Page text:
Penrith, Australia

Photo by Penrith City Council

The power of plants and natural ecosystems to deliver benefits

How is the initiative shaped by scientific evidence of the potential for plants and natural ecosystems to deliver benefits?

Council has worked with leading urban heat experts at Western Sydney University to map heat across the region, to strategically identify priority hotspots for action. Over the summer of 2019/20, a network of 120 heat sensors were installed across the Penrith area, with air temperature results recorded at 10-minute intervals. Over 1.4 million temperature measurements were collected. There was a clear correlation in the results between greener areas and those with higher levels of canopy having cooler temperatures, and more urbanised spaces having higher temperatures. The resulting heat maps allow Council to identify priority suburbs/locations for practical actions such as tree planting to provide shade and cooling.

Prior to this research, official weather monitoring was only undertaken by the Federal Government’s Bureau of Meteorology (BoM). The weather station present is located away from urban spaces so is not unduly impacted by the urban heat island effect, and therefore does not reflect localised temperatures across the region.

This research recorded air temperatures of over 50oC at 6 locations in Penrith, and also showed significant outcomes such as the St Marys CBD remained up to 2.40C warmer at nighttime compared to surrounding residential areas, and 39 days were recorded over 350C compared to the BoM records of 24 days. The research provides a snapshot of the variabilities of heat across the region and an evidence -base for future action. It has also been applied in the development of the Green Grid Strategy and to develop a vulnerability assessment webtool for Penrith.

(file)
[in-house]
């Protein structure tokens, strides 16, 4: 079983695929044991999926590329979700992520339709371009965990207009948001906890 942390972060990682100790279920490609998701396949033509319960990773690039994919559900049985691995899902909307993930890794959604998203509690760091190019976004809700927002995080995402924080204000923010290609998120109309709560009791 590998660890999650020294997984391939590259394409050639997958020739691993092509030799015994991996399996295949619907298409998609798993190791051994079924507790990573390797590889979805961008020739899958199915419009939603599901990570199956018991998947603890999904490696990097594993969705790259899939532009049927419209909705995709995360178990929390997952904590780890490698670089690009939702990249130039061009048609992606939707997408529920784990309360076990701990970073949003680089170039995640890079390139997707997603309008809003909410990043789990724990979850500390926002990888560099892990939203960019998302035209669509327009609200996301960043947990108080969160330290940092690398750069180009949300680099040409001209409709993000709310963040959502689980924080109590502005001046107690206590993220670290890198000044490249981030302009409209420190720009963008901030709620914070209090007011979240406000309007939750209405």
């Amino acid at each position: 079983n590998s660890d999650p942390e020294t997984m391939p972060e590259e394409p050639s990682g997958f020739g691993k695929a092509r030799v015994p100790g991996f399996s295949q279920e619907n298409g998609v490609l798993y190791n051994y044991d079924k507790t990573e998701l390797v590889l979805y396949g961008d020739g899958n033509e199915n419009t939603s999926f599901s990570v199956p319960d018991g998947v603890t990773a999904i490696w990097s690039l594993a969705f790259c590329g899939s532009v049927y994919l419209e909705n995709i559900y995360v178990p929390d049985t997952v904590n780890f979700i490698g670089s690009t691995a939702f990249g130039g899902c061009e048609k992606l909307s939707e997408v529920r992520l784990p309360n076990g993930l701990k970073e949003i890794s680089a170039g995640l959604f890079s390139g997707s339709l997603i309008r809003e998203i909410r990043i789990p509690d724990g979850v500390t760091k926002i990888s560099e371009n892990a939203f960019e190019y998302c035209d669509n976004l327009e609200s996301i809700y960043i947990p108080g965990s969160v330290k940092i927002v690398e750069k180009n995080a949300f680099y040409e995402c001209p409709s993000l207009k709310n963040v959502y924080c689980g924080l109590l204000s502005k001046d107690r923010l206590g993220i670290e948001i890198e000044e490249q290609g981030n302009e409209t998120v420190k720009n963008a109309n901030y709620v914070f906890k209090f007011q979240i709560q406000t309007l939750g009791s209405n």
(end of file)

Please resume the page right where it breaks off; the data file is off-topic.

How has the city exploited the potential of plants and associated ecosystems to deliver more than one benefit?

Trees and green cover provide positive outcomes in terms of cooling urban spaces, boosting physical and mental health, and creating more desirable, soothing, and visually appealing suburbs and places. Council is promoting these benefits in a number of ways:

  • The development of City Park in Penrith’s CBD, with construction commencing in late 2021. At around 7,000sqm, the City Park will convert open asphalt parking and low-density buildings into the cool green heart of the city, with an open lawn, shade trees, shade pergolas, water misting, and raingardens.
  • Soper Place carpark, which will convert an open asphalt carpark into a multi-deck carpark covered in green walls. This will provide urban cooling, increased parking, and increase amenity and open space for the community.
  • A green wall has also been installed in the foyer of Council’s Civic Centre providing a living ecosystem that benefits staff and visitors through enhanced visual amenity with greenery boosting mental health, also improving indoor air quality and providing better thermal comfort.
  • Tree planting projects completed since 2018 include planting at sports fields for spectator shade, street trees for suburban areas, trees (and shade sails) being installed at children’s playgrounds, and planting in open parks and reserves. By critically choosing the right tree for the right application, these projects provide the priority benefit as well as associated benefits, for example, shading and cooling for a specific audience with flow on benefits for the community, beautification and urban renewal, and also delivering on biodiversity outcomes.